Binance Says Soccer Player Andrés Iniesta Was Paid For Twitter Post
Soccer player Andrés Iniesta was paid by Binance for a promotional tweet that sparked a backlash from Spain’s financial regulator but the deal was not disclosed because of a “misunderstanding”, the exchange said. electronic money said.
The tweet from Iniesta was one of four posts by famous soccer players that Binance said it sponsored as “part of an influencer campaign”. Spain’s National Securities Market Commission replied to the post of the World Cup star earlier this week on Twitter to remind him that “cryptocurrencies, being unregulated products, have some associated risks.”
Spain’s financial watchdog is among a number of national regulators that have voiced concerns about celebrities and influencers promoting high-risk digital assets on the internet. social media.
“What we are saying to influencers, to celebrities and all the others is ‘Be careful, you are referring, in exchange for money, investing in unregulated products. control has additional risks [the] public,’ the Spanish regulator said in response to a question from the Financial Times about its tweet to Iniesta.
Binance says it generally intends to disclose all sponsored posts. The post was not marked #Ad due to a misunderstanding between Binance and [Iniesta’s] group,” it said.
Tweets by Raúl Jiménez, who plays for Premier League club Wolverhampton Wanderers, Colombian player James Rodríguez, and Atlético Madrid forward Luis Suárez all appeared without disclosing that Binance paid for the endorsement, which the exchange did. translation is also considered false information.
Suárez revealed the “paid partnership” in an Instagram post, while Rodríguez and Iniesta made no mention of the sponsorship deal in their posts on the Meta-owned image-sharing network.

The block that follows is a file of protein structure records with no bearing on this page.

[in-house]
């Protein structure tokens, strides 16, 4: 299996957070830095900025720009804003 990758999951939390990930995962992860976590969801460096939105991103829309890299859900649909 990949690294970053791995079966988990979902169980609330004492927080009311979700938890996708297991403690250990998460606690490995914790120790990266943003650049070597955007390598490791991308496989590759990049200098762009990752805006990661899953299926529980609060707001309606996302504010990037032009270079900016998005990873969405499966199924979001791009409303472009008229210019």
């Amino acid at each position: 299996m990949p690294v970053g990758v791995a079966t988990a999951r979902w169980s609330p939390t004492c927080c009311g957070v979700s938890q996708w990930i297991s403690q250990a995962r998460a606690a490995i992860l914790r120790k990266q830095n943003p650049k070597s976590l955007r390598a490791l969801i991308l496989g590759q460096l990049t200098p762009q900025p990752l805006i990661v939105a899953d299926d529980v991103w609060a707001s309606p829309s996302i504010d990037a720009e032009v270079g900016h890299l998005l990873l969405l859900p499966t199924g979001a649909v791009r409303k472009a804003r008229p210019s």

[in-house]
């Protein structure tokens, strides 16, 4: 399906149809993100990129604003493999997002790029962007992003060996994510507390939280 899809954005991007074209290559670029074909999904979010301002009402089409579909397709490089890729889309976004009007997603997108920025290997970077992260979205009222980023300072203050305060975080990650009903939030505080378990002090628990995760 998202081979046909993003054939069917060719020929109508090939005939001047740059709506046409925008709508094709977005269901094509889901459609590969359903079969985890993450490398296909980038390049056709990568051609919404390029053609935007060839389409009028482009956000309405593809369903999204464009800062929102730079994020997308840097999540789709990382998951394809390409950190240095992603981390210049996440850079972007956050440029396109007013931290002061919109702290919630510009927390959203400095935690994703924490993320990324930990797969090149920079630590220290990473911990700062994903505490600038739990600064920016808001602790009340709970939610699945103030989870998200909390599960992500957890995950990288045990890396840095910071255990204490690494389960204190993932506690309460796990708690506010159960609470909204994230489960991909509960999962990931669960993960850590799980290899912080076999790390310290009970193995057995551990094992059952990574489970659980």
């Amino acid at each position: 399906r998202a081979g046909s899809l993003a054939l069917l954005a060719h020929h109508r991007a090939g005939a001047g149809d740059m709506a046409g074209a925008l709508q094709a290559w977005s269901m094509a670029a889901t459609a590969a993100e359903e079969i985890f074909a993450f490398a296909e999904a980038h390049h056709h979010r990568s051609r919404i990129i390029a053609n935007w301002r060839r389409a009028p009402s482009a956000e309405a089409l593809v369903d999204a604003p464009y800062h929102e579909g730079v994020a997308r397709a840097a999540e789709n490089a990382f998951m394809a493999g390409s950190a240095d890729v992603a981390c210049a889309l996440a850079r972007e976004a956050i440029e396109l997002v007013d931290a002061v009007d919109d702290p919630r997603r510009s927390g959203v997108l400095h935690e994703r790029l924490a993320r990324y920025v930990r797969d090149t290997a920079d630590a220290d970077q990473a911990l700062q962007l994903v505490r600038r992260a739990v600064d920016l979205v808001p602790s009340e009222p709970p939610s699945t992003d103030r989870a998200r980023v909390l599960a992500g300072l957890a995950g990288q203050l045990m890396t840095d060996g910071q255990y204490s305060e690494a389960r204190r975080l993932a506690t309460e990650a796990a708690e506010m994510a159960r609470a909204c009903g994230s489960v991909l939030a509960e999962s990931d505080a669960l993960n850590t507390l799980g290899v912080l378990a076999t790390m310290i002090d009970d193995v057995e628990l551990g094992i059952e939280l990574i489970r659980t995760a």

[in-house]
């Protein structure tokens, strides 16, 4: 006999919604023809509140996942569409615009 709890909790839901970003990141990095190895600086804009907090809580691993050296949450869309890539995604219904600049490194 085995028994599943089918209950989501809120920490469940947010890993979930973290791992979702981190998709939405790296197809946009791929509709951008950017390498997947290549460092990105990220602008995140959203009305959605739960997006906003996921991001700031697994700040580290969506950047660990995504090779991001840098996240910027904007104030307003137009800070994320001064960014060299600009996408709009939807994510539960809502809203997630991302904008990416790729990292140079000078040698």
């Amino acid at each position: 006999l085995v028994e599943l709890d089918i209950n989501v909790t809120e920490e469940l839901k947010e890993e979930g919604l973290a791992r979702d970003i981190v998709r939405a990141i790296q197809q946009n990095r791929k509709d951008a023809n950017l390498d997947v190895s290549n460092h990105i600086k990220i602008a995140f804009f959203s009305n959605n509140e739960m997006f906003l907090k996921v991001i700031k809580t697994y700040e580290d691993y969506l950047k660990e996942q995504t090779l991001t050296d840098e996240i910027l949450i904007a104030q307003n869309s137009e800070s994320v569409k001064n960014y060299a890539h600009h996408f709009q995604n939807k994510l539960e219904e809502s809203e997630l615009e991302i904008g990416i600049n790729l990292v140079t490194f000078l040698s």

Iniesta declined to comment. Other footballers did not respond to requests for comment.
The posts by the four sports stars, who have a combined 64 million Twitter followers, come at a time of growing concern from regulators and consumer groups about the transparency of those posts. influencers over their commercial relationships.
The European Advertising Standards Union, which advises the advertising industry on self-regulation, says in its “influencer marketing best practice recommendations” that ensuring commercial posts are easy to follow. recognize “is the foundation of responsible advertising”.
Thera Adam, co-head of global intellectual property at law firm Eversheds Sutherland said “most” EU jurisdictions have adopted disclosure rules but advertising standards are implemented at the EU level. countries with some changes within the bloc.
The UK’s advertising standards regulator issued a warning to influencers in general in March after finding “unacceptable” and “widespread advertising non-disclosure”. according to national rules.
Watchdogs have also raised concerns about the rise of online content promote venture capital and business ideas during the pandemic.
Nikhil Rathi, chief executive officer of the Financial Conduct Authority, in a speech this summer said “uncountable social media influencers” have played a role in encouraging high-risk investments such as cryptocurrencies and speculative stock bets, especially among younger investors.
Anthony Morrow, co-founder of financial advisory group OpenMoney, says that for clients with no other source of financial advice, turning to social media is like the “Wild West of Investments” “.
Research by investment platform Hargreaves Lansdown shows that the majority of traders between the ages of 18 and 34 look for investment ideas on social media.